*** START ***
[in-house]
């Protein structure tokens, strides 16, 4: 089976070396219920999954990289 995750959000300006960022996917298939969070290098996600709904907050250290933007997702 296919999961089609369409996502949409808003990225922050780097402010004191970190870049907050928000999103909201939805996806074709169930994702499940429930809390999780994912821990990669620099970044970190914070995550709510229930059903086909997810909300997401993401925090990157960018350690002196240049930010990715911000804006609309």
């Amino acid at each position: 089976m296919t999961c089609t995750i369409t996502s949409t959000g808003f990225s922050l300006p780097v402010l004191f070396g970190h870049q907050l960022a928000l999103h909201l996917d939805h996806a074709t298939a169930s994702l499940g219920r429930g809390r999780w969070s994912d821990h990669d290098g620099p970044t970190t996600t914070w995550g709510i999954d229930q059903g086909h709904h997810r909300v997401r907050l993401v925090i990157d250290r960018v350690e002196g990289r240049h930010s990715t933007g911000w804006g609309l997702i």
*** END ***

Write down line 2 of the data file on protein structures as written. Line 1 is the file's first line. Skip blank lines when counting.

């Protein structure tokens, strides 16, 4: 089976070396219920999954990289 995750959000300006960022996917298939969070290098996600709904907050250290933007997702 296919999961089609369409996502949409808003990225922050780097402010004191970190870049907050928000999103909201939805996806074709169930994702499940429930809390999780994912821990990669620099970044970190914070995550709510229930059903086909997810909300997401993401925090990157960018350690002196240049930010990715911000804006609309």